• Stephen Timms, financial secretary to the Treasury

The Conservatives

This election campaign is in danger of becoming a contest between competing public expenditure plans. But the only money that governments have is what they extract in taxes from businesses and employees.

The lesson that Labour has still not learnt is that a world class economy requires a low burden of tax and red tape.

Instead the government is trying to ‘converge’ in the European Union model of high business taxation and regulation. It is no coincidence that during the past four years Britain has slipped down the international competitiveness league table, from 4th to 9th place.

These figures do not include the effect of the £1bn climate change levy, which is complex and anti-competitive.

Meanwhile the tax system gets more and more complicated – which is good news for accountants such as myself I suppose, but bad news for businesses trying to cope with a bewildering array of reliefs, penalties, tapers and credits. The working family tax credit makes every business a social security office and a tax collection office. This needs action, and soon.

We will have a business-led, independent Deregulation Commission with the power to block proposals and refer them back to parliament for separate debate and vote.

Regulatory costs will be independently calculated. Each government department will have to reduce its regulatory burden year by year. The climate change levy will go. So will IR35, which could only have come from a government with no business experience.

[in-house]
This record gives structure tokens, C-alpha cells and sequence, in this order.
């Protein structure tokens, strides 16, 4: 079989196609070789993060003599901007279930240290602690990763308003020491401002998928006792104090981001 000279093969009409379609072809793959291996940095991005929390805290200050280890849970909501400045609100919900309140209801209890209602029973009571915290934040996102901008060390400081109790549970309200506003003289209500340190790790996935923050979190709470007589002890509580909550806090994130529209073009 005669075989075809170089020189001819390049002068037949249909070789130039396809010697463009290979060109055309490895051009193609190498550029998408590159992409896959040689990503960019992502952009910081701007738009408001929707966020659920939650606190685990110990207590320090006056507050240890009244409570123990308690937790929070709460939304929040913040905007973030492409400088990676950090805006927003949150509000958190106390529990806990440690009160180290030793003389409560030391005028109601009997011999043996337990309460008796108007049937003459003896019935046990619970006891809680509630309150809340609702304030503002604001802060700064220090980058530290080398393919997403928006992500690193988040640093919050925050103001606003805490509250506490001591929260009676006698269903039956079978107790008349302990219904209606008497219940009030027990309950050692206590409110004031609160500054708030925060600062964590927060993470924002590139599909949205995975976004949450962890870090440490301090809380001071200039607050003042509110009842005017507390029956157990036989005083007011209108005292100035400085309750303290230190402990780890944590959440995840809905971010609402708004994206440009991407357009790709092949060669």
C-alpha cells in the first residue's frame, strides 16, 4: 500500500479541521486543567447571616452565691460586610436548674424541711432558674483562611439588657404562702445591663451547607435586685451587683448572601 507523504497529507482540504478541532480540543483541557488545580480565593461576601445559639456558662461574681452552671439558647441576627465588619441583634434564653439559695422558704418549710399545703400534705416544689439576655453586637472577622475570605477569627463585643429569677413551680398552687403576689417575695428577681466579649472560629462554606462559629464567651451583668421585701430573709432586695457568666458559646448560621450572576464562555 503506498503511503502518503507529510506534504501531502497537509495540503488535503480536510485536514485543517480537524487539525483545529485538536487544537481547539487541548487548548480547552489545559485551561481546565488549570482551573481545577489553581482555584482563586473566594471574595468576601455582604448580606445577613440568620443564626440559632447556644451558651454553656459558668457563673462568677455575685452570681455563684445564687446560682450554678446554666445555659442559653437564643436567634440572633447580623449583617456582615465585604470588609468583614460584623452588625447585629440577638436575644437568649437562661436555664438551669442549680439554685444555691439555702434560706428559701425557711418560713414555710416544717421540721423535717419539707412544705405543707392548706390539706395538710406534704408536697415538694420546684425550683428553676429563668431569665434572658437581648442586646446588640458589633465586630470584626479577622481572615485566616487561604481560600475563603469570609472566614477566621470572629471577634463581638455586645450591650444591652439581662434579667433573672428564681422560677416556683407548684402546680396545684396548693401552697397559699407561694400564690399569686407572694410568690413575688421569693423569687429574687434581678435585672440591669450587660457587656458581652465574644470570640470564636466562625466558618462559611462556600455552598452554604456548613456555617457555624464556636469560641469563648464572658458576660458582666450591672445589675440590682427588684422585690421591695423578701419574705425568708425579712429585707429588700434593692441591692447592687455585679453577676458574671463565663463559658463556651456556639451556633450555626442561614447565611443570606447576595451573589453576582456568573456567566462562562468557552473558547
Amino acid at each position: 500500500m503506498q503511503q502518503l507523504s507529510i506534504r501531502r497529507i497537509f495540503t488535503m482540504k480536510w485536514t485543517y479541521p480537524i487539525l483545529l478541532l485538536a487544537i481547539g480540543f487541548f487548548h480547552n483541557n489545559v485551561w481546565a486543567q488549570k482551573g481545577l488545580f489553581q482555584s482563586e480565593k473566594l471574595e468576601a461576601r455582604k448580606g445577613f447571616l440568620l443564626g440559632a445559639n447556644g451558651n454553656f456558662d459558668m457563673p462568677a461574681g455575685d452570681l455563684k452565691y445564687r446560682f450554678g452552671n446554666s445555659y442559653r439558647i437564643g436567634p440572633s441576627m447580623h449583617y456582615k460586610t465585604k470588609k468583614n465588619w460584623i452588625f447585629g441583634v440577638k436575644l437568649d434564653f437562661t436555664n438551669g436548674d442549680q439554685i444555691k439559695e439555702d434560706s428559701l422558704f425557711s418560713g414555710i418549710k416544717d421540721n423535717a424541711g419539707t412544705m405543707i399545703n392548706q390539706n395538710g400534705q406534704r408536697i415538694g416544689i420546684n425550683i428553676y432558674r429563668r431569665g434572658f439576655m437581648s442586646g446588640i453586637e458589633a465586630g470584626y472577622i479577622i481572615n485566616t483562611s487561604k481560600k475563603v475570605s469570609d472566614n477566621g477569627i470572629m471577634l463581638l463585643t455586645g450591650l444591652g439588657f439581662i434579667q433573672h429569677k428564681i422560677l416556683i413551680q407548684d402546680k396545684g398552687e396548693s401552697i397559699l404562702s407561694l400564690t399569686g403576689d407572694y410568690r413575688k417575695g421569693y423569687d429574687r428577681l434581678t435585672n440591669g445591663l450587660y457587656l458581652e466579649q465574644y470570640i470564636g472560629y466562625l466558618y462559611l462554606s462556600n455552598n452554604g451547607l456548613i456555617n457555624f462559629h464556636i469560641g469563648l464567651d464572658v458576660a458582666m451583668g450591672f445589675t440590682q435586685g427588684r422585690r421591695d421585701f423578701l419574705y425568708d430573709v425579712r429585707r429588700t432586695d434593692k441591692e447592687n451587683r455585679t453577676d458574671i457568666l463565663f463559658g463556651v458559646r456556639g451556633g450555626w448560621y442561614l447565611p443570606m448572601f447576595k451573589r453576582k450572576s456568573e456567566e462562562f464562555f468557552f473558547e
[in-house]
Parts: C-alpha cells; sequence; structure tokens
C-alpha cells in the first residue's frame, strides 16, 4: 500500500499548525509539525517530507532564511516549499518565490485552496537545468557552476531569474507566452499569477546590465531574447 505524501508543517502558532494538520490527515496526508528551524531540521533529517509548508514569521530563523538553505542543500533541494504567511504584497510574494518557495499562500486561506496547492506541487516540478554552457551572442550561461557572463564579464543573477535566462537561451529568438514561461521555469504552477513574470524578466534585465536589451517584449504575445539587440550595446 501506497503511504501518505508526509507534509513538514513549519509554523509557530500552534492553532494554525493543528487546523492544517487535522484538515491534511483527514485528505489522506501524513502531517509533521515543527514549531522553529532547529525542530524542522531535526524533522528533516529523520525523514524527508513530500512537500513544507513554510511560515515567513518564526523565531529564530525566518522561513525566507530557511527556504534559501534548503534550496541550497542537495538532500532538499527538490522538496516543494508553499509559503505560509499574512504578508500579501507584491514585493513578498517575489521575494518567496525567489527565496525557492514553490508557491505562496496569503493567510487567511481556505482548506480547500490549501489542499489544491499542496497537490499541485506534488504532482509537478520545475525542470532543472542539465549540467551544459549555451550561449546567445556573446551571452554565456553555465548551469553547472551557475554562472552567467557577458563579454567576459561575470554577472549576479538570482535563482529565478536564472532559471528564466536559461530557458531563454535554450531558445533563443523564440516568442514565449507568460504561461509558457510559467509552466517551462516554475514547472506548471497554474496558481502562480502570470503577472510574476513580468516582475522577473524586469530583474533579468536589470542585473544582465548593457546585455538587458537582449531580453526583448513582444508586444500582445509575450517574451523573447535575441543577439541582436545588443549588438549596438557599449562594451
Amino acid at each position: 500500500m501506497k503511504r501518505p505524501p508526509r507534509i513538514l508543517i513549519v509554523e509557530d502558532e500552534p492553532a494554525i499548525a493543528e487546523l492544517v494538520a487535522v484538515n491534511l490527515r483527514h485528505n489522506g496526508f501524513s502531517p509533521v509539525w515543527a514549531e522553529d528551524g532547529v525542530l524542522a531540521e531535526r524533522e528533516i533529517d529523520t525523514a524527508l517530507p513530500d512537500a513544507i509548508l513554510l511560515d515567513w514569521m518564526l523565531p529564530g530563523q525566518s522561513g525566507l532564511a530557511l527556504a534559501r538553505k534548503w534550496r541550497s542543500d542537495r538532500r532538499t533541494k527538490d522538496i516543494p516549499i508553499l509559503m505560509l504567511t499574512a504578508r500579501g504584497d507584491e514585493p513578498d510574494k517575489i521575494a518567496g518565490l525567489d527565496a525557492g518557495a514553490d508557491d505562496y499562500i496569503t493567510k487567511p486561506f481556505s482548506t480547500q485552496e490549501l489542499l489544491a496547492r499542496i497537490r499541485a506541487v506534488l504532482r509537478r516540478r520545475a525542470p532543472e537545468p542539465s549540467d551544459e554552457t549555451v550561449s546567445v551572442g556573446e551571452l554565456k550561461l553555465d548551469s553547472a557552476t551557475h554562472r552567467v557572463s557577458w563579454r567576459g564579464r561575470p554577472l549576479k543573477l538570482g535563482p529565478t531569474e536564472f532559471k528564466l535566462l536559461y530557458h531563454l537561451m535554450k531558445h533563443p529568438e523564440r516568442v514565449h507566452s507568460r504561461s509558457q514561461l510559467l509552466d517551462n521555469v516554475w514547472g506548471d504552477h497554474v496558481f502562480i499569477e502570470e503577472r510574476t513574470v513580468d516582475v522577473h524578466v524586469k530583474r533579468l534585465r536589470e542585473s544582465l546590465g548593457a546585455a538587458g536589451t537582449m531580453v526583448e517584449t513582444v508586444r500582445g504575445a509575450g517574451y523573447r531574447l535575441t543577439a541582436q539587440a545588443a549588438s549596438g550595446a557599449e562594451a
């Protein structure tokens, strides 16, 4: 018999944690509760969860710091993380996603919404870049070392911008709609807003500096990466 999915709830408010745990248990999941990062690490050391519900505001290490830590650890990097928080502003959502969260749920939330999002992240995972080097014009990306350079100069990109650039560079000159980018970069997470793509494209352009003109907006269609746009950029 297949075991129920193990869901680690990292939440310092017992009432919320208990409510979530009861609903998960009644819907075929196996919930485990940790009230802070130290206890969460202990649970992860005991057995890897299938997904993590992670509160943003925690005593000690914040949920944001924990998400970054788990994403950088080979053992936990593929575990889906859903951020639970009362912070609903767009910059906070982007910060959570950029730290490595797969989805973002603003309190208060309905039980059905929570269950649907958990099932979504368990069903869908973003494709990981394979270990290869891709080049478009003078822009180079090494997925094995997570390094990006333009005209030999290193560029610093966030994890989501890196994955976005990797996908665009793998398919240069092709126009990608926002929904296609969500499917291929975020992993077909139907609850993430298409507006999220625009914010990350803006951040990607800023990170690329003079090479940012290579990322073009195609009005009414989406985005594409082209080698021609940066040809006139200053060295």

The DTI, which has grown by 53% since 1997, will be pruned back hard to pay for cuts in business taxes. These will include a £200m a year cut in small business rates. Our 6p per litre reduction in petrol and diesel tax will start to reverse Labour’s crazy policy of making our fuel the most expensive in Europe.

And we will keep control over economic policy. That means keeping the pound, which will also save businesses the £36bn cost of converting to the euro.

  • David Heathcoat-Amory, shadow secretary of state for Trade & Industry

Liberal DemocratsLiberal Democrats in Finance Bill and economy debates throughout the last Parliament led the argument for reducing such complexity.